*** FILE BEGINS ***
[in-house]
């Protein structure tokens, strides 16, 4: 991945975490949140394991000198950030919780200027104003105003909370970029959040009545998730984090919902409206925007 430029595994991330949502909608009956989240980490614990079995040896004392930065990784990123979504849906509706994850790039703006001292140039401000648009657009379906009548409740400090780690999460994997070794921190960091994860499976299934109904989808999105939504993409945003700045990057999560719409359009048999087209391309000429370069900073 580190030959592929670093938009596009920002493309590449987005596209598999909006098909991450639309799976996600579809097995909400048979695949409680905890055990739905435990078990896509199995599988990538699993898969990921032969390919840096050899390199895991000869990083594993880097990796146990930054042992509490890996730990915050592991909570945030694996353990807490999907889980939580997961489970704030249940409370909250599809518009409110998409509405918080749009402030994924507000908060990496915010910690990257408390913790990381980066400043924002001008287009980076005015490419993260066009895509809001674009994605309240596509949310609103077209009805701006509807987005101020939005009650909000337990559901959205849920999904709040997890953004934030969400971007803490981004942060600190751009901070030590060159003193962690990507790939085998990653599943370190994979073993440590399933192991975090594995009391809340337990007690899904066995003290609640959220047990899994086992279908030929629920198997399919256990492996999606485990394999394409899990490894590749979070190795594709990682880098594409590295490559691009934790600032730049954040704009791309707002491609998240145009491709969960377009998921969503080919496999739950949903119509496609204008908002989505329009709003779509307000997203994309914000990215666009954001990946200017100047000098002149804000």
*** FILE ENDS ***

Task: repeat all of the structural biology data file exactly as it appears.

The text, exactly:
[in-house]
């Protein structure tokens, strides 16, 4: 991945975490949140394991000198950030919780200027104003105003909370970029959040009545998730984090919902409206925007 430029595994991330949502909608009956989240980490614990079995040896004392930065990784990123979504849906509706994850790039703006001292140039401000648009657009379906009548409740400090780690999460994997070794921190960091994860499976299934109904989808999105939504993409945003700045990057999560719409359009048999087209391309000429370069900073 580190030959592929670093938009596009920002493309590449987005596209598999909006098909991450639309799976996600579809097995909400048979695949409680905890055990739905435990078990896509199995599988990538699993898969990921032969390919840096050899390199895991000869990083594993880097990796146990930054042992509490890996730990915050592991909570945030694996353990807490999907889980939580997961489970704030249940409370909250599809518009409110998409509405918080749009402030994924507000908060990496915010910690990257408390913790990381980066400043924002001008287009980076005015490419993260066009895509809001674009994605309240596509949310609103077209009805701006509807987005101020939005009650909000337990559901959205849920999904709040997890953004934030969400971007803490981004942060600190751009901070030590060159003193962690990507790939085998990653599943370190994979073993440590399933192991975090594995009391809340337990007690899904066995003290609640959220047990899994086992279908030929629920198997399919256990492996999606485990394999394409899990490894590749979070190795594709990682880098594409590295490559691009934790600032730049954040704009791309707002491609998240145009491709969960377009998921969503080919496999739950949903119509496609204008908002989505329009709003779509307000997203994309914000990215666009954001990946200017100047000098002149804000």